By Daniella Bien-Aime
WHEN MOST people think of Haiti, innovation does not come to mind. Yet the country is ripe for innovation because of the need to rebuild every industry.
Apple is a leader in innovation. It is common knowledge that Apple was on the brink of collapse, but, rescued by Steve Jobs, it bounced back to become a respected leader in the world of business and innovation.
Haiti has often been defined as a country near collapse, as the poorest country in the Western Hemisphere and a “basket case.”
The first two can be argued to be true, but the latter is unfair.
After all, how can a country so rich in natural resources, and with one of the top three largest populations in the Caribbean be referred to as a basket case? Haiti has more potential than some of the established economies in the region.
That’s why Haiti needs to look to Apple for inspiration on how to rise from the ashes of collapse, and restore its name as “The Pearl of the Caribbean.”
Haitian business leaders and educators can learn from Steve Jobs’ style of effective leadership and the creative space he nurtured at Apple.
Haiti must be seen as an organization that needs to be turned around. Thus, whenever a stakeholder thinks about any project to develop Haiti, innovation must be at its core.
Three aspects must be considered: (1) turning the Haitian people’s creativity into profitability, (2) teaching entrepreneurship in Haiti, and (3) developing network innovation.
Turning Existing Creativity into Profitability
The media often reminds anyone willing to listen that most people in Haiti live on $2 per day. There might be some truth to that statistic, but we must process it in a meaningful way.
For instance, unless someone has actually lived on $2 a day, had family members living on that wage, or worked with that population and observed their survival skills on a day-to-day basis, then, the story can be misleading.
Indeed, it takes an incredible amount of creativity to make $2 feed a family. For example, family members tend to pool their money or resources to start a roadside “Fritai” food business, among other small businesses.
Haiti is known for that type of economic creativity, which is the basis of its informal economy.
“Most of the economic activity in Haiti is informal – it is not regulated and it is not included in the national statistics,” Andres Marroquin (2012) wrote in his article “Entrepreneurship and Economic Development in Jeremie, Haiti.
Accordingly, Haitians interested in the progress and development of Haiti should focus on bringing the people in the informal economy into the formal economy where they can become part of the business process, and where they can grow. This is the fear of some of the country’s elite, but it must be done.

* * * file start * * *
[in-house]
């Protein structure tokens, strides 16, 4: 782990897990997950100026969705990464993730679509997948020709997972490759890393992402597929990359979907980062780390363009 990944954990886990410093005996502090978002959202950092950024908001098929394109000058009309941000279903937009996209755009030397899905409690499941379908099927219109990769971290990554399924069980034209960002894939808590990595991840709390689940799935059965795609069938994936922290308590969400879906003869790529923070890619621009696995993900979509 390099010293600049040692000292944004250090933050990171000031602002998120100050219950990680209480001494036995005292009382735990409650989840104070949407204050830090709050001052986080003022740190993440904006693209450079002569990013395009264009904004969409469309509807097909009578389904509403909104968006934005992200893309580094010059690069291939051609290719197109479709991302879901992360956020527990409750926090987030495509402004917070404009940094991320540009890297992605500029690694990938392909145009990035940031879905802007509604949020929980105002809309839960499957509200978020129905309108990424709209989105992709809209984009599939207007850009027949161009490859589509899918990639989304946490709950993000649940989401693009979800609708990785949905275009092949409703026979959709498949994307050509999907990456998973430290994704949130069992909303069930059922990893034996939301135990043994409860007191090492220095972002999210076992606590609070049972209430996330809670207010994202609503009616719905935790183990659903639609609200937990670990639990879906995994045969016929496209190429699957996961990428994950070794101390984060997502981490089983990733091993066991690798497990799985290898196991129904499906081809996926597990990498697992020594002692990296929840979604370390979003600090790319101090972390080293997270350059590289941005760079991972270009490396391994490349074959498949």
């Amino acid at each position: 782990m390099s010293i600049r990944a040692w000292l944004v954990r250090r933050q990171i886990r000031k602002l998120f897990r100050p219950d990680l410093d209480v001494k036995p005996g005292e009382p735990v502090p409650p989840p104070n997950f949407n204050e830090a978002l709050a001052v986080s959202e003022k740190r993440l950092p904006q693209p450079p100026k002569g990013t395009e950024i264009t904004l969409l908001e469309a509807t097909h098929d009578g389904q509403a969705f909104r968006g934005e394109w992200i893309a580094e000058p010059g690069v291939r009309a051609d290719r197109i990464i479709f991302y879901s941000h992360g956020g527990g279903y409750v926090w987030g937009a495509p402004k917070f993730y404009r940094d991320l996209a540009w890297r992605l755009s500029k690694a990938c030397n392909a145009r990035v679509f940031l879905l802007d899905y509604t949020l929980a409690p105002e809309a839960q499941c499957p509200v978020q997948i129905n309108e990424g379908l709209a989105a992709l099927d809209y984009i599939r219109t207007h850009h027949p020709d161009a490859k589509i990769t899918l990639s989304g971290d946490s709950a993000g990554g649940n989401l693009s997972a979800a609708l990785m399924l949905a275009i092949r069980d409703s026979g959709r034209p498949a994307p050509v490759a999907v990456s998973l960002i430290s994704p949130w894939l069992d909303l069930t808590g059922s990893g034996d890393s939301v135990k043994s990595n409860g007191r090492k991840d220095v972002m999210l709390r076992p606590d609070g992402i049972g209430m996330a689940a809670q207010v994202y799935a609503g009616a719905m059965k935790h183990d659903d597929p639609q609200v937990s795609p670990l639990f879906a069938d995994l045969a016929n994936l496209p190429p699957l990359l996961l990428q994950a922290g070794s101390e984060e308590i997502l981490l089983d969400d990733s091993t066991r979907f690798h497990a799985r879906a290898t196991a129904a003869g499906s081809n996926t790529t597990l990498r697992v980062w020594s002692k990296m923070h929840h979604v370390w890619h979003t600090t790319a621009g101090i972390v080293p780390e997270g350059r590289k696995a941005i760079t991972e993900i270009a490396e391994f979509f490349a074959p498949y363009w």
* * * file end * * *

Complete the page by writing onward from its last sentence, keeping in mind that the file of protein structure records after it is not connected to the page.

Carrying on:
One of the ways that the international community keeps Haiti dependent and poor is through “aid giving.”
The Haitian diaspora can change how Haiti is rebuilt by changing the way that Haitian émigrés financially support their friends and families back home.
For example, instead of sending 100 percent of the money home to take care of the family monthly, why not take a small percentage of that amount to help a family start a business?
According to Marroquin (2012), “Entrepreneurship is the main driver of economic growth. Innovation and creativity are its main features.”
“Economic historians like TS Ashton (1964) and Joel Mokyr (2004) have examined the transformation from poverty to riches during and after the industrial revolution, and emphasize the causal effect of invention on economic growth,” Marroquin wrote.
For that reason, it is in the best interest of Haiti to build more startups, cultivate leaders, and focus on teaching entrepreneurship.
Steve Jobs’ strategy of using network innovation to make Apple a leader must be considered for Haiti.
“Apple is, in short, an orchestrator and integrator of technologies, unafraid to bring ideas from outside but always adding its own twists,” The Economist wrote in 2007. Equally, Haitian business leaders should innovate like Apple did in order to influence Haiti’s economic development by, as the Economist wrote, “Making network innovation work involves cultivating contacts with startups and academic researchers, constantly scouting for new ideas.”
By scouting ideas, innovation will emerge. This was the outcome of scouting new ideas from Duquesne Fernard from D&E Green Enterprises, a Haitian company that produces ecological cooking stoves that was awarded the 2013 Small Island Developing States Award in Great Britain.
Haiti’s case for innovation has already been established, not only because the country needs to be built from the bottom-up, but also innovation has historically proven to be central to economic growth.
The challenge for Haitian leaders will be to work on collaborating with one another in order to drive the change they wish to see in Haiti.
Daniella Bien-Aime is an adult learning and leadership development professional, teacher and trainer. She is a graduate of Teachers College, Columbia University, with a Master’s in Adult Learning and Leadership and a contributing writer for Haiti Business Week. Follow her on Twitter @dbienaime.
Note: the opinions expressed in Caribbean Journal Op-Eds are those of the author and do not necessarily reflect the views of the Caribbean Journal.